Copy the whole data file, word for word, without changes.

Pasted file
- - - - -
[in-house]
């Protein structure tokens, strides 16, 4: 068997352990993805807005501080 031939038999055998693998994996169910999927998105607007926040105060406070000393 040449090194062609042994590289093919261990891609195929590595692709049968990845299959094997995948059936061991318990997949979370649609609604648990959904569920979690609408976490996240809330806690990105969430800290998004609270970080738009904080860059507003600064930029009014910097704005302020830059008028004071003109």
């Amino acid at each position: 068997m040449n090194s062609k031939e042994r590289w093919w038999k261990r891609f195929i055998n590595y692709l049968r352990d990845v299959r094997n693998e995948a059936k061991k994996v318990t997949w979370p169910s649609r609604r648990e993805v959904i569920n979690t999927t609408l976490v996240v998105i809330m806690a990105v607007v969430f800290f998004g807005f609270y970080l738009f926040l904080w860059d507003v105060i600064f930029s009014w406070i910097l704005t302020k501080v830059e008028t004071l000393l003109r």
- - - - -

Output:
[in-house]
């Protein structure tokens, strides 16, 4: 068997352990993805807005501080 031939038999055998693998994996169910999927998105607007926040105060406070000393 040449090194062609042994590289093919261990891609195929590595692709049968990845299959094997995948059936061991318990997949979370649609609604648990959904569920979690609408976490996240809330806690990105969430800290998004609270970080738009904080860059507003600064930029009014910097704005302020830059008028004071003109």
């Amino acid at each position: 068997m040449n090194s062609k031939e042994r590289w093919w038999k261990r891609f195929i055998n590595y692709l049968r352990d990845v299959r094997n693998e995948a059936k061991k994996v318990t997949w979370p169910s649609r609604r648990e993805v959904i569920n979690t999927t609408l976490v996240v998105i809330m806690a990105v607007v969430f800290f998004g807005f609270y970080l738009f926040l904080w860059d507003v105060i600064f930029s009014w406070i910097l704005t302020k501080v830059e008028t004071l000393l003109r």